21 Corporate Research & Development, BHEL Table-III : Rogers Fault Diagnosis Table ijklDiagnosiscode 0000Normal deteriorationn 5000Partial dischargeso 1 or 2 000Slight overheating(< 150 0 C) p 1 or 2 100Overheating(150 0 C– 200 0 C) q 0100Overheating(200 0 C– 300 0 C) r 0010General conductor overheating s 1010Winding circulating currents t 1020Core & tank circulating currents, overheated joints u 0001Flash-over without power follow through v 001 or 2 Arc with power follow through w 0022Continuous sparking to floating potential x 0001 or 2Partial discharge with tracking y Table-IV : IEC Ratio Codes Range of ratioslik < 0.1010 0.1 – 1100 1 – 3121 > 3222 Table-V : IEC Fault Diagnosis Table likCharacteristic faultsCode 000No faulta 010Partial discharges of low energy density b 110Partial discharges of high energy density c 1 or 20 Discharges of low energy d 102Discharges of high energy e 001Hot spots (T < 150 0 C)f 020Hot spots (150 0 C < T < 300 0 C) g 021Hot spots (300 0 C < T < 700 0 C) h 022Hot spots (T > 700 0 C)m

22 Corporate Research & Development, BHEL LIMITATION OF THE RATIO METHODS : THE “NO-DECISION” PROBLEM In real-life situations, Ratio Methods lead to codes that are way off from the norms set by the methods. In such a case inference of fault directly from the code pattern becomes difficult and vague. Interpolations on patterns have to be made which are way beyond normal methods. Sometimes the gas content is undetectable or present as a trace. In such cases assumptions have to be made as to the negligible content of gas present. Ratio Methods fail to give logical diagnosis as to the nature of the fault. No decision can be taken on the diagnostic pattern generated by the Ratio Methods. Artificial Neural Network (ANN) methods have to be used in order to arrive at a decision regarding the faults.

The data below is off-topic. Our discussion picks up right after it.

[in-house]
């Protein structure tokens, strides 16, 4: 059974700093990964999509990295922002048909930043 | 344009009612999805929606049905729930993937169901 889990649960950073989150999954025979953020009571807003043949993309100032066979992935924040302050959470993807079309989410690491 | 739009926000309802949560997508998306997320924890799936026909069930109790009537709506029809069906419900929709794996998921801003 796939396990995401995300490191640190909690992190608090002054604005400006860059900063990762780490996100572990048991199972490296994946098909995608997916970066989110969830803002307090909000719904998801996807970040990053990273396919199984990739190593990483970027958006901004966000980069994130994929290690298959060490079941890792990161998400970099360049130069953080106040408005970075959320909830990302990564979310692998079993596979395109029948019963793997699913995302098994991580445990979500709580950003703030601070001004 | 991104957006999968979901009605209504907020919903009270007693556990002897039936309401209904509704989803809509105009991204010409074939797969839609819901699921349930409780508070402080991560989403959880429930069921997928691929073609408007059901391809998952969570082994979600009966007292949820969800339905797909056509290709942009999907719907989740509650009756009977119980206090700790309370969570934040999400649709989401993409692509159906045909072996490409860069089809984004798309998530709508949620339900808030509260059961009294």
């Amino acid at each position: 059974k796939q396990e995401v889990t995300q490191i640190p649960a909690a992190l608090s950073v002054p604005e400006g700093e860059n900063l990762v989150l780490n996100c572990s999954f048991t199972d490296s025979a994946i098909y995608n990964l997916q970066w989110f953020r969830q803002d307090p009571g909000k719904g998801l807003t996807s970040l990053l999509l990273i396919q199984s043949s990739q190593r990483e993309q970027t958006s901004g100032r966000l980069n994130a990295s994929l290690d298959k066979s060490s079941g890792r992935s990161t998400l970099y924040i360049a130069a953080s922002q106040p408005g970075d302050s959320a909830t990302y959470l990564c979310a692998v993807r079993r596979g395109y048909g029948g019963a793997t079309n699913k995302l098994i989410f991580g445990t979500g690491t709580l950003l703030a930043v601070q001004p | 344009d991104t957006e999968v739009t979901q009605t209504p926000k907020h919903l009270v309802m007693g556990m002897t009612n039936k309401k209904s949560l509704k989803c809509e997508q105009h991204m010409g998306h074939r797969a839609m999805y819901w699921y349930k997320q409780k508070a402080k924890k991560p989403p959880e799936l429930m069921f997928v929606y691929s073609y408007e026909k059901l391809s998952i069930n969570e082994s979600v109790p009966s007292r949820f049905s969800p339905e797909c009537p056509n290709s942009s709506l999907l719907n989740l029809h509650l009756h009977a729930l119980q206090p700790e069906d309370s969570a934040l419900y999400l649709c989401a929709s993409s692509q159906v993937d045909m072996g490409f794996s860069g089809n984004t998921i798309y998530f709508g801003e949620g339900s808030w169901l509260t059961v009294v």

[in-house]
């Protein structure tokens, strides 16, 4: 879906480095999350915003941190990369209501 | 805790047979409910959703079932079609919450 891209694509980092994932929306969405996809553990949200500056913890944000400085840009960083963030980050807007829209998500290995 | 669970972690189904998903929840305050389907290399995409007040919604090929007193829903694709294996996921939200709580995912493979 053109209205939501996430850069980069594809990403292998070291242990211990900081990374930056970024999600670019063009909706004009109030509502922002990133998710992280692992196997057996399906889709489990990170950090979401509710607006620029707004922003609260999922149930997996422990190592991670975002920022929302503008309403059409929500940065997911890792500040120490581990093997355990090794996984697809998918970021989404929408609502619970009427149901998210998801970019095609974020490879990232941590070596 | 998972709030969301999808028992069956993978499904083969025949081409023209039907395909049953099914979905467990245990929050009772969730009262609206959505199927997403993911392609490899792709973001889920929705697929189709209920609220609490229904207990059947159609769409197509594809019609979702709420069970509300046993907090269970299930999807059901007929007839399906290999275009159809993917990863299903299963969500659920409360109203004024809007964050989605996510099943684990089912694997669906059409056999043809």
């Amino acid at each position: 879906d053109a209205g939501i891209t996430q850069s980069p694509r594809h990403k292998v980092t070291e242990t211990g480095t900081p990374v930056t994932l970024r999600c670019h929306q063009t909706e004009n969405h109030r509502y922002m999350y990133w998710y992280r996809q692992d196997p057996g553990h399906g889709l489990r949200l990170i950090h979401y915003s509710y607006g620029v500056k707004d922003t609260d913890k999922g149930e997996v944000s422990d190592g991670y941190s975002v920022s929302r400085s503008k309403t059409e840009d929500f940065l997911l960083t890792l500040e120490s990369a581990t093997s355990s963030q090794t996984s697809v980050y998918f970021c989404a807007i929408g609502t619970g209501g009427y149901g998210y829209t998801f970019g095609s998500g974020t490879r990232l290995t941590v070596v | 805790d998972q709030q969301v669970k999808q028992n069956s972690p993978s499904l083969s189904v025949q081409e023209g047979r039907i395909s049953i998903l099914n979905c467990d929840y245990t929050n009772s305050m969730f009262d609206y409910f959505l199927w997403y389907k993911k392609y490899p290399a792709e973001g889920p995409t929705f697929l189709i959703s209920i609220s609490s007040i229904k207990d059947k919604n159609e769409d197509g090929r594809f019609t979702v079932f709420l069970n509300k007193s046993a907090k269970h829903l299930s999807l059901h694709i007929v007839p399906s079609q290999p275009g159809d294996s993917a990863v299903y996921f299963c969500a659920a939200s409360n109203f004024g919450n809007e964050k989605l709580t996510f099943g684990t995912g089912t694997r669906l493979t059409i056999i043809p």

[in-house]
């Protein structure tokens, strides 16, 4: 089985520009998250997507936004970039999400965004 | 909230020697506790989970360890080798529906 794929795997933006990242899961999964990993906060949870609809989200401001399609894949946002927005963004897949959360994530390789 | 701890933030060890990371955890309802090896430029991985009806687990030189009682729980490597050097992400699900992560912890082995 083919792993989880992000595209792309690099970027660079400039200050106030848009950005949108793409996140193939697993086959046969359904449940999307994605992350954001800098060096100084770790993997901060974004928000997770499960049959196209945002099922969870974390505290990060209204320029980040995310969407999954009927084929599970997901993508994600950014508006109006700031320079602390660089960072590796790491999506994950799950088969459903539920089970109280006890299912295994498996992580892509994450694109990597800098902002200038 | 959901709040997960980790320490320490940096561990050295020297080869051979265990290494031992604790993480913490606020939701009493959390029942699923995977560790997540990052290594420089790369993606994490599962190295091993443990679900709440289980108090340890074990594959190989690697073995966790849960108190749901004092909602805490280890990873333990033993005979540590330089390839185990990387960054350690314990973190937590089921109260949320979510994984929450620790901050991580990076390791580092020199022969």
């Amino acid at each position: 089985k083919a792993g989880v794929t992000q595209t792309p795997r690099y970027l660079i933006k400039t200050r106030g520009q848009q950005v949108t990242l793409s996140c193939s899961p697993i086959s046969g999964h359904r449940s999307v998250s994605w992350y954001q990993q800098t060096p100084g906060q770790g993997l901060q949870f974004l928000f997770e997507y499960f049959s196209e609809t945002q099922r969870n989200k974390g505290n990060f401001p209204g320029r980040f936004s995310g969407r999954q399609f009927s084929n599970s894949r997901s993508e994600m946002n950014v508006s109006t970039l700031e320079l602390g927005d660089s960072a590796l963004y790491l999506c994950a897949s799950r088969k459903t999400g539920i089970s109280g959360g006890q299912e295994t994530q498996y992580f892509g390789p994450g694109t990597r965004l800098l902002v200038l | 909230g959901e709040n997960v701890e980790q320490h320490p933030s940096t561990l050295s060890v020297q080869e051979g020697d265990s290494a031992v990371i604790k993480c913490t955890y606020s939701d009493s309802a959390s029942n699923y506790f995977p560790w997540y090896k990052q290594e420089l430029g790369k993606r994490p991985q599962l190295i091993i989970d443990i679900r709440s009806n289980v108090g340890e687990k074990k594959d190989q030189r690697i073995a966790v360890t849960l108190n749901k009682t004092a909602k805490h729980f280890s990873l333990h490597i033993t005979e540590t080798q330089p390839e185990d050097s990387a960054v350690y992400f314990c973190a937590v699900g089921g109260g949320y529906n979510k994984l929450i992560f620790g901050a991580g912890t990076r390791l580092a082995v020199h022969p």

23 Corporate Research & Development, BHEL SIGNIFICANCE OF THE ANN APPROACH ANNs look for patterns in training sets of data, learn these patterns, and develop the ability to correctly classify new patterns or to make forecasts and predictions. Artificial Neural Networks have the remarkable ability to extract meaningful information from incomplete or imprecise data. An Artificial Neural Network does not require intimate knowledge of the system. The network is massively parallel, extremely fast and intrinsically fault-tolerant. Through exposure to many such examples of a situation, the neural network generalises to form its “own rule” to solve a problem.

24 Corporate Research & Development, BHEL TRAINING WITH ANN The neural network used in the present instance is a 3-layer Probabilistic Neural Network (PNN) for analysis. There are 4 neurons in the input layer, 12 in the hidden layer, and 12 in the output layer. A smoothing factor of 1.5990609 was decided upon through NET- PERFECT for all the links. The distance metric used is Vanilla Euclidean. PNN networks work by clustering patterns based upon their distance from each other. The Vanilla Euclidean distance metric is recommended for most networks because it works the best. In Vanilla, the output of the network is the square of the distance between the patterns and the weight vector for the neuron; therefore, the winner is the neuron with minimum activation.

25 Corporate Research & Development, BHEL The training of ANN made is based on data shown in Tables I to V. When an input is presented, the first layer computes distances from the input vector to the training input vectors, and produces a vector whose elements indicate how close the input is to a training input. The second layer sums these contributions for each class of inputs to produce as its net output a vector of probabilities. Finally, a transfer function on the output of the second layer picks the maximum of these probabilities, and produces a 1 for that class and 0 for the other classes. The Rogers Ratio Table and IEC Ratio Table with known inputs and outputs have been independently stored and trained in the reference ANN model. TRAINING WITH ANN (Contd.)